America's strong and vibrant middle class didn't just happen. It was built brick by brick in the decades after World War II-by the hard work of our parents and grandparents and the strength in numbers that came from the unions that represented them. Unions made sure that as our nation's wealth and productivity grew, so too did the income and benefits of the people who worked hard to create that wealth. For decades, our nation's prosperity was widely shared-wages increased and more employers provided their workers with health insurance, pensions, and paid time off. The middle class was also built by government policies that invested in infrastructure and basic science, built up and expanded social insurance and safety net programs, and supported homeownership and made a college education accessible to a new generation. Parents without higher education themselves saved to send their kids to college, made possible by affordable tuition at state universities and financial aid.

The unraveling of the social contract predated the Great Recession, but the economic crisis hastened its demise. Not only did the state lose over 185,000 jobs because of the Wall Street-caused Great Recession, but the economic effects of those lost jobs reverberated to all corners of the state, particularly the already- strained finances of the state government. We estimate that the jobs lost due to the recession have cost the state over $215 million annually in lost sales tax revenues, on top of other revenue losses from the recession, resulting in further lay-offs of thousands of middle-class public sector workers. If the state's unemployment rate were at pre-recession levels, those lost hundreds of millions would return to the state government's coffers, and could be used to help thousands of young people attend college, maintain dozens of state parks, or hire, for example, as many as 2,350 teachers or 1,950 nurses.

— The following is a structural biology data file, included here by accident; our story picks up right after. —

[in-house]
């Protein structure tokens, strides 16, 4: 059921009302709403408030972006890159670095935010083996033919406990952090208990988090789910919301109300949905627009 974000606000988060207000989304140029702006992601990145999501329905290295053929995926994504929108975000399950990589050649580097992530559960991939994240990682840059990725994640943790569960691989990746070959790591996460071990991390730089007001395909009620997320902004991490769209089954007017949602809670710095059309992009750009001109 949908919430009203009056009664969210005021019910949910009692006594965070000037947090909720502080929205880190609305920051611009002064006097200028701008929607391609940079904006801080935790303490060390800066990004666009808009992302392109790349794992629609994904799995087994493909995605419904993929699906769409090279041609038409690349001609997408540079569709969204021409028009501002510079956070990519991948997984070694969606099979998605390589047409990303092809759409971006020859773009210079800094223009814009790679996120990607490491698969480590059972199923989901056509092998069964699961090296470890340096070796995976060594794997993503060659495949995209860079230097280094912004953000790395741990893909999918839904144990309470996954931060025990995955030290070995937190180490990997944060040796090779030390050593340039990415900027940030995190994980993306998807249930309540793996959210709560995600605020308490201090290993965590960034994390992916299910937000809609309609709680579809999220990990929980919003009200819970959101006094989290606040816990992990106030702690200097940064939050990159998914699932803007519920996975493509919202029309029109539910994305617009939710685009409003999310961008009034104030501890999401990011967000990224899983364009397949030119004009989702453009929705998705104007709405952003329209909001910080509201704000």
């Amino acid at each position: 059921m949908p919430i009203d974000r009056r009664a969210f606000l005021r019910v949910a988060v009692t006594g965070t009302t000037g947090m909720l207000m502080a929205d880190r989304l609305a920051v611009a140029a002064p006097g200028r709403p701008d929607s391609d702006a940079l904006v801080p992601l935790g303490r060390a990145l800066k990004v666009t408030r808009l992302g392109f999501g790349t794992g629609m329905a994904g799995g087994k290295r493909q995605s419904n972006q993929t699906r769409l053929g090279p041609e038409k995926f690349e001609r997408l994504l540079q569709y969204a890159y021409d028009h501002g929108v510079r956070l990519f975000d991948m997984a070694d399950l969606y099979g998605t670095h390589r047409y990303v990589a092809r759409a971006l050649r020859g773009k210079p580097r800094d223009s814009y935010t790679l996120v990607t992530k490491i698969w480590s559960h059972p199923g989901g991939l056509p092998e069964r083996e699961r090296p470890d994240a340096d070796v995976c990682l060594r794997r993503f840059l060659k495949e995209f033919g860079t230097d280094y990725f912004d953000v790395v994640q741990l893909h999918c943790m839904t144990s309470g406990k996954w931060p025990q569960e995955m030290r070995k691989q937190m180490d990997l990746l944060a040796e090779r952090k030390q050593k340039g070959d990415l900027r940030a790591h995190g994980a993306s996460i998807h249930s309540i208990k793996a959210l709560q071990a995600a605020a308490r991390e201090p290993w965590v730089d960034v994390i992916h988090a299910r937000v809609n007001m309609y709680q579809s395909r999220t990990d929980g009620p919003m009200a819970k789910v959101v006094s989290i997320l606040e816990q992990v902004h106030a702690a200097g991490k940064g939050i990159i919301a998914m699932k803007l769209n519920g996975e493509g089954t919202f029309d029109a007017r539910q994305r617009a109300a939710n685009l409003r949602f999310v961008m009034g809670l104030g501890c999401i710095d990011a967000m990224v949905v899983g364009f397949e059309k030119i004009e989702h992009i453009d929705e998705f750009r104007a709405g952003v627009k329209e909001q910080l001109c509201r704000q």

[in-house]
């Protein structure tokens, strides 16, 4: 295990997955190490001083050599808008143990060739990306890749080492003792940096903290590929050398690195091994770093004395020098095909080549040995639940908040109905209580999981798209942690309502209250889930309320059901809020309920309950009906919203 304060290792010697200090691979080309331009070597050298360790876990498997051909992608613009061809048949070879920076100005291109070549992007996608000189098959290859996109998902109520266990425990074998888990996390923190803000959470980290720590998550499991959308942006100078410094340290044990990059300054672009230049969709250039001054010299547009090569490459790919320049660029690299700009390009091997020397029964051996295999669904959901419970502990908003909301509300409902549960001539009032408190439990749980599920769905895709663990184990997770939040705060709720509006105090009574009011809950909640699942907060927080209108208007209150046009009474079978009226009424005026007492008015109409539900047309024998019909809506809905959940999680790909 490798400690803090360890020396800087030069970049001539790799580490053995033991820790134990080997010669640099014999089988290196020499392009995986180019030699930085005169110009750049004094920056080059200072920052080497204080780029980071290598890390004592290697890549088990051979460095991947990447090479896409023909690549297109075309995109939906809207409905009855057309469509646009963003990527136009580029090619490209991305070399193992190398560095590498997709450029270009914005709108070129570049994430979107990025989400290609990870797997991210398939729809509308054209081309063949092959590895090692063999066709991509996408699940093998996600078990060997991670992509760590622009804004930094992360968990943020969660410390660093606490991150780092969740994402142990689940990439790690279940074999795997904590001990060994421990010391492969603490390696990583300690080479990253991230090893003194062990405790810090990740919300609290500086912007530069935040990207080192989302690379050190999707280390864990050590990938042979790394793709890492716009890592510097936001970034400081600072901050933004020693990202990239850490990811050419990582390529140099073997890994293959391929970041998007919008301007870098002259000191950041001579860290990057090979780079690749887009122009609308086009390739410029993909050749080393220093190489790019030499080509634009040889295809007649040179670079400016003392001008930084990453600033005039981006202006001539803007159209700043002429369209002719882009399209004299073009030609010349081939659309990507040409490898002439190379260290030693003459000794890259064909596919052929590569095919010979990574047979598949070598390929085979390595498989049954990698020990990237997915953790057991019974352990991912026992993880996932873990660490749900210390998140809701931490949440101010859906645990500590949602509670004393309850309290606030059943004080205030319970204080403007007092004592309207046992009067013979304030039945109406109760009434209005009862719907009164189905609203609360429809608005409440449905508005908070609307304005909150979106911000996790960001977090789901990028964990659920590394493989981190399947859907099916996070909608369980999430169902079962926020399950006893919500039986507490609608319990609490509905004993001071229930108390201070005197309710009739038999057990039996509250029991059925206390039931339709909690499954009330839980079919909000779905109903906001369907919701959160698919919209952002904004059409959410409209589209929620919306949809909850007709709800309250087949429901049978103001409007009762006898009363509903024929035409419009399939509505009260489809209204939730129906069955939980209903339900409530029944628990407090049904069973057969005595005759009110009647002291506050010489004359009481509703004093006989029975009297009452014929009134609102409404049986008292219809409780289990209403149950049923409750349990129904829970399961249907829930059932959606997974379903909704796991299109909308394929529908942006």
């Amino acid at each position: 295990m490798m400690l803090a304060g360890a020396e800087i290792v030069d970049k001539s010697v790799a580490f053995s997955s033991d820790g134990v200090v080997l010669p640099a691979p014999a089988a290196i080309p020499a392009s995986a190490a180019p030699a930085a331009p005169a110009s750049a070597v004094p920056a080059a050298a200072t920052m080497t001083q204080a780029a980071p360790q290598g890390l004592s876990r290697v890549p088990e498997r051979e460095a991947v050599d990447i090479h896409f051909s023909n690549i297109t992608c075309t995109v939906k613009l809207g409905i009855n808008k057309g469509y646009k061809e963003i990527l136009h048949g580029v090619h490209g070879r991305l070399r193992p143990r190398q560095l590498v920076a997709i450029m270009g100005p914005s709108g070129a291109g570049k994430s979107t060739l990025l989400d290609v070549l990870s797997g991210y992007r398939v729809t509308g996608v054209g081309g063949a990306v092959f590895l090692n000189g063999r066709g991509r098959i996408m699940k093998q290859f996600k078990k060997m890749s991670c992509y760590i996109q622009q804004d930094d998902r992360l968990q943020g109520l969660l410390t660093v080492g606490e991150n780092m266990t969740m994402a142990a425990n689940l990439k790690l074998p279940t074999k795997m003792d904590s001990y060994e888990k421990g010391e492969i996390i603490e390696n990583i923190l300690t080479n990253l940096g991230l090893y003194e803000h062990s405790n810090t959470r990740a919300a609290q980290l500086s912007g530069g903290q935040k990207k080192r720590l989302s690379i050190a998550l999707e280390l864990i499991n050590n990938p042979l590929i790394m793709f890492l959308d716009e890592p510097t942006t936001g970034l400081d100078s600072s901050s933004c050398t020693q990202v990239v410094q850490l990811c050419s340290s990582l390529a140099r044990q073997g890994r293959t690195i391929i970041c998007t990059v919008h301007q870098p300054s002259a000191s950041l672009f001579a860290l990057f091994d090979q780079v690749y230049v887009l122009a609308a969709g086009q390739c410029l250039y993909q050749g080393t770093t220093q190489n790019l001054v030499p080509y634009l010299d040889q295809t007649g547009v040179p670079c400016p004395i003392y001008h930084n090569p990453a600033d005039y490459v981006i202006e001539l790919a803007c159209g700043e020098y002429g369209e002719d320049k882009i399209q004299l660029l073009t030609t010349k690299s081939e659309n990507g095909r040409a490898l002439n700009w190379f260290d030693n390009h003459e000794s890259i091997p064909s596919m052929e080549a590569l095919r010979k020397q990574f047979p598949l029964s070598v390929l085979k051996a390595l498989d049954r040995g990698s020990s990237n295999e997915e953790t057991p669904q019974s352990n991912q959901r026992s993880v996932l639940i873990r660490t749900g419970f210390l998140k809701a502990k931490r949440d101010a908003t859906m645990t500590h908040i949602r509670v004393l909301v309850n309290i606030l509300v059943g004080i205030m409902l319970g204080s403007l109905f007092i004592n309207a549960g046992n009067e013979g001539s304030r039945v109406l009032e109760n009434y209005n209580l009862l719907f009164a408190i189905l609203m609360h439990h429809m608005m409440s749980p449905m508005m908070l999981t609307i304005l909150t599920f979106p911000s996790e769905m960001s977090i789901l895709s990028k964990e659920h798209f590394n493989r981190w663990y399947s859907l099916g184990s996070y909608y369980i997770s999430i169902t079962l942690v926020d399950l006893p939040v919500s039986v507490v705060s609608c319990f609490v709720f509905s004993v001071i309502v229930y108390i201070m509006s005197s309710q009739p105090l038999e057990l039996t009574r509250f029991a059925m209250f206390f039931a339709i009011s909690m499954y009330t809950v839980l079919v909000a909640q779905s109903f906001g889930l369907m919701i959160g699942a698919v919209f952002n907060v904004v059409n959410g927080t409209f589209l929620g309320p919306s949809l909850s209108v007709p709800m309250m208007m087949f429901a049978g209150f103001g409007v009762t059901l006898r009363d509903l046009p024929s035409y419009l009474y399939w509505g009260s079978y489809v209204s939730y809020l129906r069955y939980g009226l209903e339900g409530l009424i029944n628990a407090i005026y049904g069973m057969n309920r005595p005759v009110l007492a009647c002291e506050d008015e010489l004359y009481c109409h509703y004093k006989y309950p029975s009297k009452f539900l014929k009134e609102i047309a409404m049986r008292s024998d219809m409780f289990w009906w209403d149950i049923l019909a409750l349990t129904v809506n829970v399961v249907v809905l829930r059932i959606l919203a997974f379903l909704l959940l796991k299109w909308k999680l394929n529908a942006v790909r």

Now is the time for citizens, workers, employers, and policymakers to come together once again to rebuild pathways to the middle class, create good jobs with fair pay and decent benefits, and ensure that prosperity is broadly shared for the next generation.

State-by-State Briefs